Wednesday, March 29, 2017

The Pulp Super-Fan throws ThePulp.Net over Pulp Adventures #24

Michael R. Brown reviews stacks and stacks of pulp-themed books in his column "The Pulp Super-Fan," which appears regularly (and often!) on ThePulp.Net website. He's been an ardent reviewer of the Bold Venture line-up, and of Pulp Adventures magazine in particular.

Read the full review here.

Pulp Adventures returned in late 2014 as a quarterly fiction magazine -- featuring new and classic pulp fiction -- with a smattering of author biographies accompanying stories. Bold Venture Press has released eleven issues since then, and each "quarterly safari through the pulp jungle" becomes more ambitious than the previous one.

Find out more about Pulp Adventures magazine here.

Publishers Weekly gives "Twilight Patrol" #1 thumbs up

Bold Venture Press unveiled The Twilight Patrol #1: Drones of the Ravaging Wind by Stuart Hopen, and it immediately scored a positive review from Publishers Weekly.

"... this spry pastiche of the hero pulp magazines that dominated newsstands in the first half of the 20th century calls to mind an era when genres were malleable and writers readily manipulated their tropes to craft entertaining popular fiction hybrids."

So far so good, but the review gets better!

"Its series character, Hollister Congrieve, is a Spad-flying Air Force captain cut from the same cloth as pulp aviation aces G-8 and Dusty Ayres and dyed in the heroic hues that colored the exploits of Doc Savage, Secret Service Operator 5, and their ilk."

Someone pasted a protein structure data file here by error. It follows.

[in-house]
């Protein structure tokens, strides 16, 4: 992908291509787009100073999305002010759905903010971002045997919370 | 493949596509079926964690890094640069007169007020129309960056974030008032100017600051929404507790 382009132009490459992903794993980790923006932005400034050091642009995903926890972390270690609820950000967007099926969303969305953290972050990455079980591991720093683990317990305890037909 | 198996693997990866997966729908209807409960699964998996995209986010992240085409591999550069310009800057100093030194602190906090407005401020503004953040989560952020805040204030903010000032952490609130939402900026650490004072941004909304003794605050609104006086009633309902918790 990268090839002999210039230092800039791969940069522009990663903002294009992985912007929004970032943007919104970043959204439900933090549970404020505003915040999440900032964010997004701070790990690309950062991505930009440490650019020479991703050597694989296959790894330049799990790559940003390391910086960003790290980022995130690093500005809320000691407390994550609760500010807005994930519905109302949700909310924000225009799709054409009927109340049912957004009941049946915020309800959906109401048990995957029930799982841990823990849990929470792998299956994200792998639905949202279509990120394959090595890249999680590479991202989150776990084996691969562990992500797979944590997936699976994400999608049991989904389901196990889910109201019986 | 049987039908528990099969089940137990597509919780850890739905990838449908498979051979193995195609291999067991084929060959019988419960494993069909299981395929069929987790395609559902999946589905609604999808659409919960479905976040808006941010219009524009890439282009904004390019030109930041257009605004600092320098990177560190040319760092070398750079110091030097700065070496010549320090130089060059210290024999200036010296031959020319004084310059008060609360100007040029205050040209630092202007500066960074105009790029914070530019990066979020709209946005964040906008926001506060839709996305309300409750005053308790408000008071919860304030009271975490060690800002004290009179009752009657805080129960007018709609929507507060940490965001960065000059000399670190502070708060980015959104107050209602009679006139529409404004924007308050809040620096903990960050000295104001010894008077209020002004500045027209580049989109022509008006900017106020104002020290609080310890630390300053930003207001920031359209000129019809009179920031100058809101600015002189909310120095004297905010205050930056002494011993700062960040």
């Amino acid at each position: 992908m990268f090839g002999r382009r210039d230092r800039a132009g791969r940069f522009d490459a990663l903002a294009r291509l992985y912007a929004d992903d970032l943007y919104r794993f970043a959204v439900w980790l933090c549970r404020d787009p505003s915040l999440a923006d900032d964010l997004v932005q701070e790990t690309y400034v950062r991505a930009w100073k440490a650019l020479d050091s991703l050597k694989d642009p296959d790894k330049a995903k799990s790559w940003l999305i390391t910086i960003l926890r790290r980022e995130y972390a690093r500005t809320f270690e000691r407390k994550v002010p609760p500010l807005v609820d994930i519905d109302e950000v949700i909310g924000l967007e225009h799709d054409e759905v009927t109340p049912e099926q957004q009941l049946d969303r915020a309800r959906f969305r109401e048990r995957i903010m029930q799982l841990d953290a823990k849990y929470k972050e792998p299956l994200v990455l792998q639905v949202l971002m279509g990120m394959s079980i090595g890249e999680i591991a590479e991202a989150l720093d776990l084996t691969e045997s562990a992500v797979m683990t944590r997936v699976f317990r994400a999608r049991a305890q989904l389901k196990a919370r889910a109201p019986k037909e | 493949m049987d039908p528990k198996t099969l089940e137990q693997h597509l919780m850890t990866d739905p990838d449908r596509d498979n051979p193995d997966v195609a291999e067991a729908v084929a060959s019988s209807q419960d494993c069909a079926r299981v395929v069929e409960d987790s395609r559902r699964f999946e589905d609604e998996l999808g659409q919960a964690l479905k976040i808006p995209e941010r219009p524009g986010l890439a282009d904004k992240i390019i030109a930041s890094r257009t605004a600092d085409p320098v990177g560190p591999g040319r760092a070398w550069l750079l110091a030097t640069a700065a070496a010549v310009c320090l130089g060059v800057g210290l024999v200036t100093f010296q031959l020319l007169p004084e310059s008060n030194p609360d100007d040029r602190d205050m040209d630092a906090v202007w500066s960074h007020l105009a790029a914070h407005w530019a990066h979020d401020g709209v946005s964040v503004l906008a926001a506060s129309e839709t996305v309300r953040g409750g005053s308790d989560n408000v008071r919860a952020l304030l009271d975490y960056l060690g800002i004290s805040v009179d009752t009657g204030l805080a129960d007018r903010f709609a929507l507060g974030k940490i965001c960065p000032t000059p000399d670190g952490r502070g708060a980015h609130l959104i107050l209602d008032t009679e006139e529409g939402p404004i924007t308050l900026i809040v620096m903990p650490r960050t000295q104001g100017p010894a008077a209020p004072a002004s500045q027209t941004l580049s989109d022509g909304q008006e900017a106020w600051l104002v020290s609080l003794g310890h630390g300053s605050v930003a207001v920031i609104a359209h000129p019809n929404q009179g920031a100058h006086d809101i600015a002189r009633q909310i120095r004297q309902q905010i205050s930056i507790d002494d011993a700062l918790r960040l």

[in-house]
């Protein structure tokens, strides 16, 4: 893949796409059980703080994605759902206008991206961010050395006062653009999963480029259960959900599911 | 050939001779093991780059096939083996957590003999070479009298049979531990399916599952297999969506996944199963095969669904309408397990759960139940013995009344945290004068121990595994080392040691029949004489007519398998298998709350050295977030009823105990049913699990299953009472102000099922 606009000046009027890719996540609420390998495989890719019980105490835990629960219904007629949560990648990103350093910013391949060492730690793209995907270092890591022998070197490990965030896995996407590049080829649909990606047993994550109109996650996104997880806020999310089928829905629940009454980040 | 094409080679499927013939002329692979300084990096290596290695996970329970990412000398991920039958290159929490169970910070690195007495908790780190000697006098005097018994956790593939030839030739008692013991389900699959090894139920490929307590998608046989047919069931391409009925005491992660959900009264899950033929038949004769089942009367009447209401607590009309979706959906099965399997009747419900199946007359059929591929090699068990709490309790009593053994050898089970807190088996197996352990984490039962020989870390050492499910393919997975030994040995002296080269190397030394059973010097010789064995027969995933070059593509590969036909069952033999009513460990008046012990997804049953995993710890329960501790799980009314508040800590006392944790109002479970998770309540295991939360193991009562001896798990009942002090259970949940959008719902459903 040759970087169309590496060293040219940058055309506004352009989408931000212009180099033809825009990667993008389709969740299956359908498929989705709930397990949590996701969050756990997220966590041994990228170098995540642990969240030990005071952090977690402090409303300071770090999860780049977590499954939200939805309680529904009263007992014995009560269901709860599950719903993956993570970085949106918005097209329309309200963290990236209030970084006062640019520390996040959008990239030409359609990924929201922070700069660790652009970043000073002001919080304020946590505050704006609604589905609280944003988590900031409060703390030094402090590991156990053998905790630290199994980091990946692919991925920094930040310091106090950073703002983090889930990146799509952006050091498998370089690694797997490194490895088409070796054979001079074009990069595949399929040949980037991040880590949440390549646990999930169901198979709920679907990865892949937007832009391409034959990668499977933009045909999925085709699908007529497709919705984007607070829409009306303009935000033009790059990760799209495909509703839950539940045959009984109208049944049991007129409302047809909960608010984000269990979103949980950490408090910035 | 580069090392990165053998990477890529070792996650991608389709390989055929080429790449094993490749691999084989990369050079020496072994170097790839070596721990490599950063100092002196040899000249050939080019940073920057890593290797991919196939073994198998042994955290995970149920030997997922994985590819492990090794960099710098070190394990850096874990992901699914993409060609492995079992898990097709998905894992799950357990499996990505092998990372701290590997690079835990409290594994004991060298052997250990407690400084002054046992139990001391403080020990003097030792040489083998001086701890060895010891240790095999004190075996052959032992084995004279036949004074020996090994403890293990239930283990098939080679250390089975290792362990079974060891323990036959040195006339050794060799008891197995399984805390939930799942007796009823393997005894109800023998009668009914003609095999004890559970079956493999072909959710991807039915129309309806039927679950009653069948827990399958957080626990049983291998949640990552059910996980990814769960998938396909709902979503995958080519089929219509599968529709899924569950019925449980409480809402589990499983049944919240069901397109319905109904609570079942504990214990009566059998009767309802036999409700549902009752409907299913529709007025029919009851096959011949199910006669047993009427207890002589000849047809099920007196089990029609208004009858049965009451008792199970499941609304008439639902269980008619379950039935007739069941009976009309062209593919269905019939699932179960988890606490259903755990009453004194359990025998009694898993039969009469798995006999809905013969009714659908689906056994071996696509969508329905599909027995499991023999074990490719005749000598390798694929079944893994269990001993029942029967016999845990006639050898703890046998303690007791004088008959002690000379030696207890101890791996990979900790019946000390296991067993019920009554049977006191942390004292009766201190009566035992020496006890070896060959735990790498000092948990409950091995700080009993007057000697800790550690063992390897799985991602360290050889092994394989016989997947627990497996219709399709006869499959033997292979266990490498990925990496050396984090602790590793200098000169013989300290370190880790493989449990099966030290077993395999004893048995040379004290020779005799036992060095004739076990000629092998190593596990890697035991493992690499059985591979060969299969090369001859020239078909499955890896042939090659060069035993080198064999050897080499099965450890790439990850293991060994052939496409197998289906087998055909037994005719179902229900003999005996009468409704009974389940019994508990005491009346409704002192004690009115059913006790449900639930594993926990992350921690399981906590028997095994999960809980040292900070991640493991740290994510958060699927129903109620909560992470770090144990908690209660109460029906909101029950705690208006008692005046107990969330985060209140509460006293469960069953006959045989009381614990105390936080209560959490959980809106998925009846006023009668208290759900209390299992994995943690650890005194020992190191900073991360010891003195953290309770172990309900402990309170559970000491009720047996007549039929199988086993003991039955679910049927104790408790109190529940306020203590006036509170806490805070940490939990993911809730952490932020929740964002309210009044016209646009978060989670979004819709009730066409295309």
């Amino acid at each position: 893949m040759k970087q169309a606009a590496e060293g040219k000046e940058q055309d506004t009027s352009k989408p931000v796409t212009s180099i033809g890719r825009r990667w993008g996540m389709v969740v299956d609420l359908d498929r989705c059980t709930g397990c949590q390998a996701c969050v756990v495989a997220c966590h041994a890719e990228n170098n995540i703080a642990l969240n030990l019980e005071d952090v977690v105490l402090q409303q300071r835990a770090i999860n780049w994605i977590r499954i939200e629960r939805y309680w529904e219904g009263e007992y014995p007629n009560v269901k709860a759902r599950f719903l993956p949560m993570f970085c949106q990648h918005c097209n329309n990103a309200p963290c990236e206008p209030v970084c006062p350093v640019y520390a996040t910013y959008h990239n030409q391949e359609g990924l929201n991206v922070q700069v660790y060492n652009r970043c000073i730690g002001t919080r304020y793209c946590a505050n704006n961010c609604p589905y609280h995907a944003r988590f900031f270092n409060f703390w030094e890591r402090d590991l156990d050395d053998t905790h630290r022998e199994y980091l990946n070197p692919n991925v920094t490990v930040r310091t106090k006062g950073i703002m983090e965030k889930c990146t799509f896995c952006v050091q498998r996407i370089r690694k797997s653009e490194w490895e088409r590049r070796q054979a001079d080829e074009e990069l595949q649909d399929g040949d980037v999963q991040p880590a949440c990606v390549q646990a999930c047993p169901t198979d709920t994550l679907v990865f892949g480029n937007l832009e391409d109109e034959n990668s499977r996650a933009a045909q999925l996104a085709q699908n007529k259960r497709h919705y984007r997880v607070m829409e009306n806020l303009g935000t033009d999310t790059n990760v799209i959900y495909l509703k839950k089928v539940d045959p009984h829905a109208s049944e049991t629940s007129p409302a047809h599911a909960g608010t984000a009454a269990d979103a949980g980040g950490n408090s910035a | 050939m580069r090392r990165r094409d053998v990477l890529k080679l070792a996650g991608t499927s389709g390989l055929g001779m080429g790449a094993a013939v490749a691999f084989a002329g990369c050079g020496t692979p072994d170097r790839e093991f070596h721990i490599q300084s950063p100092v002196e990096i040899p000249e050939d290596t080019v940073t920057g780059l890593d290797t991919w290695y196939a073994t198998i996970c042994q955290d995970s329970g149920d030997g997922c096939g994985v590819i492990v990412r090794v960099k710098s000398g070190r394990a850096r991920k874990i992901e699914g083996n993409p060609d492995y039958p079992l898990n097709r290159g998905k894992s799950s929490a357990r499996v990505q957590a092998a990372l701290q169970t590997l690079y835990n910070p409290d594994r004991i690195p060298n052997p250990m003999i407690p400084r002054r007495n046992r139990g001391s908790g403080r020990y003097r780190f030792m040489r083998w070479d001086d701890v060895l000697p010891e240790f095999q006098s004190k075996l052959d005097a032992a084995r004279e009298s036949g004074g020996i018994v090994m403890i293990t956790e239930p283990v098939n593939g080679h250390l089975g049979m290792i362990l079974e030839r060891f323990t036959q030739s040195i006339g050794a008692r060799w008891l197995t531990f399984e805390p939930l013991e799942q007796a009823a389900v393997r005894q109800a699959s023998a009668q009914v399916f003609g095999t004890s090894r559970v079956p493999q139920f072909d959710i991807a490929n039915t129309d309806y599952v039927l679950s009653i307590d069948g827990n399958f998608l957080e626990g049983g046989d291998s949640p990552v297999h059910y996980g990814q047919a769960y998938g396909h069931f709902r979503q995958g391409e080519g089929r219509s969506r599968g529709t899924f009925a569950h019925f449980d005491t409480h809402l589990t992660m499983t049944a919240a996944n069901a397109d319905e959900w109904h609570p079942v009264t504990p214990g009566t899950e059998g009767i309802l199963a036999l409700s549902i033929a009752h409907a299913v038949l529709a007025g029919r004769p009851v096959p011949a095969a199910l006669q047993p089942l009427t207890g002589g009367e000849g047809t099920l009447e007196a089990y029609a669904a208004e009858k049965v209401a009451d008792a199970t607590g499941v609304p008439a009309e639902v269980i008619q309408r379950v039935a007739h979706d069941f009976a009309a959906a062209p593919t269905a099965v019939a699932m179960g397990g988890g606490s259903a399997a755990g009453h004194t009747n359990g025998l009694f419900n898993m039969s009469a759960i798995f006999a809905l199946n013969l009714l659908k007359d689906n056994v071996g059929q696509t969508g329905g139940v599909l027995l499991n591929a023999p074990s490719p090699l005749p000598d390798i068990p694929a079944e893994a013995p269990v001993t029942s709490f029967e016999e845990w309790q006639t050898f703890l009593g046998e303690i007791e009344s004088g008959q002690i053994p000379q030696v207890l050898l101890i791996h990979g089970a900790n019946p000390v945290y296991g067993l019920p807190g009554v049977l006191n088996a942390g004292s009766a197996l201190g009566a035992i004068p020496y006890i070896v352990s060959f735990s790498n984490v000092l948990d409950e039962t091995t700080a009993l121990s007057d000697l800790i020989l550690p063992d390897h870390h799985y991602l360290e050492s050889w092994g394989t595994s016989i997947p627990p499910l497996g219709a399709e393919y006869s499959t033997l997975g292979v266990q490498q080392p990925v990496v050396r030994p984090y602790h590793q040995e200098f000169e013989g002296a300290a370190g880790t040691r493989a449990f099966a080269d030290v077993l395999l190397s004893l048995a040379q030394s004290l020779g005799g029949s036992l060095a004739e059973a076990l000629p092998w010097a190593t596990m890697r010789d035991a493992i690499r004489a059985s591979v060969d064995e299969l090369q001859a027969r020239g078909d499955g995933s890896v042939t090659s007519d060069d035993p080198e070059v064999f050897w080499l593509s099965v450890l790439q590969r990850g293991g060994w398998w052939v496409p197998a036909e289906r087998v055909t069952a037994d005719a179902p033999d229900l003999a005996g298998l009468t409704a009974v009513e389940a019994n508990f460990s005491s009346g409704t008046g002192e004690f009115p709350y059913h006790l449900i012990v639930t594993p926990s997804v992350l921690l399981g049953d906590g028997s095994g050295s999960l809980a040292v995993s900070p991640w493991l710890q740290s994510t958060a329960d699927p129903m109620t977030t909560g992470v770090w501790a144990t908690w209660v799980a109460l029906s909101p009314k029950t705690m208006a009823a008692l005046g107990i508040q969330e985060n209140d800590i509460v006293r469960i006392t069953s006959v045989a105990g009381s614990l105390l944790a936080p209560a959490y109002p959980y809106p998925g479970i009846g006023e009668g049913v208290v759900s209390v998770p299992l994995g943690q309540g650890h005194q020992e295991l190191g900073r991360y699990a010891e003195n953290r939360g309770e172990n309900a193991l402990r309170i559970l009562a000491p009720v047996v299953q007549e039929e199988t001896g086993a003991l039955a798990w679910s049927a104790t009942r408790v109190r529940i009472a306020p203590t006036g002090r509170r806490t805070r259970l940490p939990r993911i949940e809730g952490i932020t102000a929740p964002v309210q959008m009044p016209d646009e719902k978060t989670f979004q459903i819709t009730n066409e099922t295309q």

We won't spoil the full review, but everyone at the Bold Venture bullpen loved this closing line:

"Readers nostalgic for the flash and dazzle of pulp derring-do will find this adventure tale a fitting homage."

Find out more about The Twilight Patrol at the Bold Venture website.

Dreamer's Dozen reviewed by Publishers Weekly

"Fans of Hugo-winner Lupoff (Claremont Tales) will welcome this collection of 12 short stories, many of them pastiches (in a variety of genres) written with obvious affection for the originals."

Read the complete review here.

Once you've digested the review, learn more about this charming collection of hardboiled mystery, whacky science fiction, and Saturday Evening Post-style drama at the Bold Venture Press website.

Cancelled In Red reviewed by Publishers Weekly

"First published in 1939, this reissue marks the debut of NYPD Insp. Luke Bradley. A formulaic whodunit set in the stamp collecting world, it includes an unlikable murder victim, a plethora of suspects, an engaging amateur attempting to aid the police, and a budding romance."

Read the full review here.

See all the Inspector Luke Bradley novels by Hugh Pentecost at the Bold Venture Press website.